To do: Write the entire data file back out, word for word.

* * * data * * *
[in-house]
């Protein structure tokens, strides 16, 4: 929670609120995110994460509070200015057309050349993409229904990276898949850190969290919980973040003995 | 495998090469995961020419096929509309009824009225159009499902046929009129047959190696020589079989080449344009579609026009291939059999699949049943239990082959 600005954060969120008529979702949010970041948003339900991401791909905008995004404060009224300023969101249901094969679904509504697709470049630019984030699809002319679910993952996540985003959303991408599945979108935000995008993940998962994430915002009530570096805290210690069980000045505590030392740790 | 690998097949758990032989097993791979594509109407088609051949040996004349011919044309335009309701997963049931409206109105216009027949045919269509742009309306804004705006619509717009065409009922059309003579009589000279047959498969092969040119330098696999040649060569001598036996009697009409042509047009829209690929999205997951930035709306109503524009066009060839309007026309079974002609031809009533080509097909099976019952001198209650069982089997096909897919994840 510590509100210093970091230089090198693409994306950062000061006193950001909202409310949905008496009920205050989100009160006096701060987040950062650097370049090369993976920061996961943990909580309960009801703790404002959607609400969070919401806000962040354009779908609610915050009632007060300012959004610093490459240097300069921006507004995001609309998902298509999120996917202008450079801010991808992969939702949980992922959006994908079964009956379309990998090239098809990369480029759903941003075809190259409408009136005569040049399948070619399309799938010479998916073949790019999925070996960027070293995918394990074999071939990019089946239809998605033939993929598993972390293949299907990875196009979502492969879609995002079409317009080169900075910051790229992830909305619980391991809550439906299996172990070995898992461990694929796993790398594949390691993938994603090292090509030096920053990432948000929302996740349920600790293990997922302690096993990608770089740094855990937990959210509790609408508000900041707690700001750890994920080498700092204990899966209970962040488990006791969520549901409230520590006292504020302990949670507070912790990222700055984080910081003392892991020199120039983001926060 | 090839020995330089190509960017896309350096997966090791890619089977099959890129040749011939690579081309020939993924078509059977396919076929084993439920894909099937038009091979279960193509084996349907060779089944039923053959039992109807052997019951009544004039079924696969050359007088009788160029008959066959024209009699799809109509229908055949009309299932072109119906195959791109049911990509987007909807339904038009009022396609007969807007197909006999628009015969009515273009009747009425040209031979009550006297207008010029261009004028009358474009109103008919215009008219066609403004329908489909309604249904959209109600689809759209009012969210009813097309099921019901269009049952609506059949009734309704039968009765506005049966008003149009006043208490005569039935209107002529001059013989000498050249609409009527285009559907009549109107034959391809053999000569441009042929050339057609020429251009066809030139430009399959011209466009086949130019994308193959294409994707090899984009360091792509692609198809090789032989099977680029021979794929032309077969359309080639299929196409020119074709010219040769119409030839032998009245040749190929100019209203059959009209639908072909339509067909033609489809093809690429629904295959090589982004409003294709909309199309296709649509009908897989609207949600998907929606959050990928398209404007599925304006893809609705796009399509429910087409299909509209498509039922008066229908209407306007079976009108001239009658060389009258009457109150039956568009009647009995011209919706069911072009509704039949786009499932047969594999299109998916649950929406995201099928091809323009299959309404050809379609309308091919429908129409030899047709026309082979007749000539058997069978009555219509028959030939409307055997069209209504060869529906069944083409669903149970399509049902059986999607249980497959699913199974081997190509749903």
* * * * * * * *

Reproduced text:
[in-house]
């Protein structure tokens, strides 16, 4: 929670609120995110994460509070200015057309050349993409229904990276898949850190969290919980973040003995 | 495998090469995961020419096929509309009824009225159009499902046929009129047959190696020589079989080449344009579609026009291939059999699949049943239990082959 600005954060969120008529979702949010970041948003339900991401791909905008995004404060009224300023969101249901094969679904509504697709470049630019984030699809002319679910993952996540985003959303991408599945979108935000995008993940998962994430915002009530570096805290210690069980000045505590030392740790 | 690998097949758990032989097993791979594509109407088609051949040996004349011919044309335009309701997963049931409206109105216009027949045919269509742009309306804004705006619509717009065409009922059309003579009589000279047959498969092969040119330098696999040649060569001598036996009697009409042509047009829209690929999205997951930035709306109503524009066009060839309007026309079974002609031809009533080509097909099976019952001198209650069982089997096909897919994840 510590509100210093970091230089090198693409994306950062000061006193950001909202409310949905008496009920205050989100009160006096701060987040950062650097370049090369993976920061996961943990909580309960009801703790404002959607609400969070919401806000962040354009779908609610915050009632007060300012959004610093490459240097300069921006507004995001609309998902298509999120996917202008450079801010991808992969939702949980992922959006994908079964009956379309990998090239098809990369480029759903941003075809190259409408009136005569040049399948070619399309799938010479998916073949790019999925070996960027070293995918394990074999071939990019089946239809998605033939993929598993972390293949299907990875196009979502492969879609995002079409317009080169900075910051790229992830909305619980391991809550439906299996172990070995898992461990694929796993790398594949390691993938994603090292090509030096920053990432948000929302996740349920600790293990997922302690096993990608770089740094855990937990959210509790609408508000900041707690700001750890994920080498700092204990899966209970962040488990006791969520549901409230520590006292504020302990949670507070912790990222700055984080910081003392892991020199120039983001926060 | 090839020995330089190509960017896309350096997966090791890619089977099959890129040749011939690579081309020939993924078509059977396919076929084993439920894909099937038009091979279960193509084996349907060779089944039923053959039992109807052997019951009544004039079924696969050359007088009788160029008959066959024209009699799809109509229908055949009309299932072109119906195959791109049911990509987007909807339904038009009022396609007969807007197909006999628009015969009515273009009747009425040209031979009550006297207008010029261009004028009358474009109103008919215009008219066609403004329908489909309604249904959209109600689809759209009012969210009813097309099921019901269009049952609506059949009734309704039968009765506005049966008003149009006043208490005569039935209107002529001059013989000498050249609409009527285009559907009549109107034959391809053999000569441009042929050339057609020429251009066809030139430009399959011209466009086949130019994308193959294409994707090899984009360091792509692609198809090789032989099977680029021979794929032309077969359309080639299929196409020119074709010219040769119409030839032998009245040749190929100019209203059959009209639908072909339509067909033609489809093809690429629904295959090589982004409003294709909309199309296709649509009908897989609207949600998907929606959050990928398209404007599925304006893809609705796009399509429910087409299909509209498509039922008066229908209407306007079976009108001239009658060389009258009457109150039956568009009647009995011209919706069911072009509704039949786009499932047969594999299109998916649950929406995201099928091809323009299959309404050809379609309308091919429908129409030899047709026309082979007749000539058997069978009555219509028959030939409307055997069209209504060869529906069944083409669903149970399509049902059986999607249980497959699913199974081997190509749903």